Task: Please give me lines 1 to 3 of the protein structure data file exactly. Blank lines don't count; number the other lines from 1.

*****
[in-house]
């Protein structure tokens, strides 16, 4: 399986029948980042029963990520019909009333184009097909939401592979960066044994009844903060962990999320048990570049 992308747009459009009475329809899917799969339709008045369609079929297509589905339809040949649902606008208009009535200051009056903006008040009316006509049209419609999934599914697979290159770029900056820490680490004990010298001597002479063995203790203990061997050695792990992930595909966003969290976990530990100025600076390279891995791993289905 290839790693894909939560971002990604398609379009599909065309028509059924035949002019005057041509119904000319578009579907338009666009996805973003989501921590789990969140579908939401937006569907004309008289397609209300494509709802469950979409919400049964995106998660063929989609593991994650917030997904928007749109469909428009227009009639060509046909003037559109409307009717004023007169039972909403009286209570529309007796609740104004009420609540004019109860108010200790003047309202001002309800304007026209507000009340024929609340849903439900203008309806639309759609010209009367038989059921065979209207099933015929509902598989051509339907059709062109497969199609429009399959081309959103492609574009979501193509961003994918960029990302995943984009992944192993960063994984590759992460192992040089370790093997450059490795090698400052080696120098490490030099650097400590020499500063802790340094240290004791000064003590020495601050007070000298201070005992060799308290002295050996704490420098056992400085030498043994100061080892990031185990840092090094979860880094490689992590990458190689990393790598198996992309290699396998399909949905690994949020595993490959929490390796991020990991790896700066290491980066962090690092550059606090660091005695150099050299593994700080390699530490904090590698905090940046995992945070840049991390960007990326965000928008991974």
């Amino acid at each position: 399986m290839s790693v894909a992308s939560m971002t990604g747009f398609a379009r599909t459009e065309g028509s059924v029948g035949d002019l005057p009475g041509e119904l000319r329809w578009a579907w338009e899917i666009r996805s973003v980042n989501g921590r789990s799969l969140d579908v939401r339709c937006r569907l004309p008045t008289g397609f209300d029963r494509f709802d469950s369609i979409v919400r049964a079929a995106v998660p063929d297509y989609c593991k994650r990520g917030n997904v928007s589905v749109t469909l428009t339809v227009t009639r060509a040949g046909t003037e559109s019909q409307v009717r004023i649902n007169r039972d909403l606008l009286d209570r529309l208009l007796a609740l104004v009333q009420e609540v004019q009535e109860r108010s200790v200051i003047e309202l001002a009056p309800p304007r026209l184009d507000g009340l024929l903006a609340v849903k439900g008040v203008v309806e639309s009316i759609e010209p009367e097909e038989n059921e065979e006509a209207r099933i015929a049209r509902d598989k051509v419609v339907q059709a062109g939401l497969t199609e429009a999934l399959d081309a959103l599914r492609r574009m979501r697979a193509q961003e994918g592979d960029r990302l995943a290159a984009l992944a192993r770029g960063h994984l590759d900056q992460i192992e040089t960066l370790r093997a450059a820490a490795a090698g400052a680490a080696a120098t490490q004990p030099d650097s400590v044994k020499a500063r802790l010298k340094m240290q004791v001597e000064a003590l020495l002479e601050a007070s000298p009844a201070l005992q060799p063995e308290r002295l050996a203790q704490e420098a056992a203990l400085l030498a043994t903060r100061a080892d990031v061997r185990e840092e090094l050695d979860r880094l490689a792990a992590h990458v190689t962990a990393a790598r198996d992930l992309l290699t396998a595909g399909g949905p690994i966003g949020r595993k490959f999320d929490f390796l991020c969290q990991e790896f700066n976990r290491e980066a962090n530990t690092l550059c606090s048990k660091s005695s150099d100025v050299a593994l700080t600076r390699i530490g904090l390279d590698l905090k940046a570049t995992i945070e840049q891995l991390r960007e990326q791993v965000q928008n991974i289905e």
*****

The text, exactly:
[in-house]
């Protein structure tokens, strides 16, 4: 399986029948980042029963990520019909009333184009097909939401592979960066044994009844903060962990999320048990570049 992308747009459009009475329809899917799969339709008045369609079929297509589905339809040949649902606008208009009535200051009056903006008040009316006509049209419609999934599914697979290159770029900056820490680490004990010298001597002479063995203790203990061997050695792990992930595909966003969290976990530990100025600076390279891995791993289905 290839790693894909939560971002990604398609379009599909065309028509059924035949002019005057041509119904000319578009579907338009666009996805973003989501921590789990969140579908939401937006569907004309008289397609209300494509709802469950979409919400049964995106998660063929989609593991994650917030997904928007749109469909428009227009009639060509046909003037559109409307009717004023007169039972909403009286209570529309007796609740104004009420609540004019109860108010200790003047309202001002309800304007026209507000009340024929609340849903439900203008309806639309759609010209009367038989059921065979209207099933015929509902598989051509339907059709062109497969199609429009399959081309959103492609574009979501193509961003994918960029990302995943984009992944192993960063994984590759992460192992040089370790093997450059490795090698400052080696120098490490030099650097400590020499500063802790340094240290004791000064003590020495601050007070000298201070005992060799308290002295050996704490420098056992400085030498043994100061080892990031185990840092090094979860880094490689992590990458190689990393790598198996992309290699396998399909949905690994949020595993490959929490390796991020990991790896700066290491980066962090690092550059606090660091005695150099050299593994700080390699530490904090590698905090940046995992945070840049991390960007990326965000928008991974």
């Amino acid at each position: 399986m290839s790693v894909a992308s939560m971002t990604g747009f398609a379009r599909t459009e065309g028509s059924v029948g035949d002019l005057p009475g041509e119904l000319r329809w578009a579907w338009e899917i666009r996805s973003v980042n989501g921590r789990s799969l969140d579908v939401r339709c937006r569907l004309p008045t008289g397609f209300d029963r494509f709802d469950s369609i979409v919400r049964a079929a995106v998660p063929d297509y989609c593991k994650r990520g917030n997904v928007s589905v749109t469909l428009t339809v227009t009639r060509a040949g046909t003037e559109s019909q409307v009717r004023i649902n007169r039972d909403l606008l009286d209570r529309l208009l007796a609740l104004v009333q009420e609540v004019q009535e109860r108010s200790v200051i003047e309202l001002a009056p309800p304007r026209l184009d507000g009340l024929l903006a609340v849903k439900g008040v203008v309806e639309s009316i759609e010209p009367e097909e038989n059921e065979e006509a209207r099933i015929a049209r509902d598989k051509v419609v339907q059709a062109g939401l497969t199609e429009a999934l399959d081309a959103l599914r492609r574009m979501r697979a193509q961003e994918g592979d960029r990302l995943a290159a984009l992944a192993r770029g960063h994984l590759d900056q992460i192992e040089t960066l370790r093997a450059a820490a490795a090698g400052a680490a080696a120098t490490q004990p030099d650097s400590v044994k020499a500063r802790l010298k340094m240290q004791v001597e000064a003590l020495l002479e601050a007070s000298p009844a201070l005992q060799p063995e308290r002295l050996a203790q704490e420098a056992a203990l400085l030498a043994t903060r100061a080892d990031v061997r185990e840092e090094l050695d979860r880094l490689a792990a992590h990458v190689t962990a990393a790598r198996d992930l992309l290699t396998a595909g399909g949905p690994i966003g949020r595993k490959f999320d929490f390796l991020c969290q990991e790896f700066n976990r290491e980066a962090n530990t690092l550059c606090s048990k660091s005695s150099d100025v050299a593994l700080t600076r390699i530490g904090l390279d590698l905090k940046a570049t995992i945070e840049q891995l991390r960007e990326q791993v965000q928008n991974i289905e």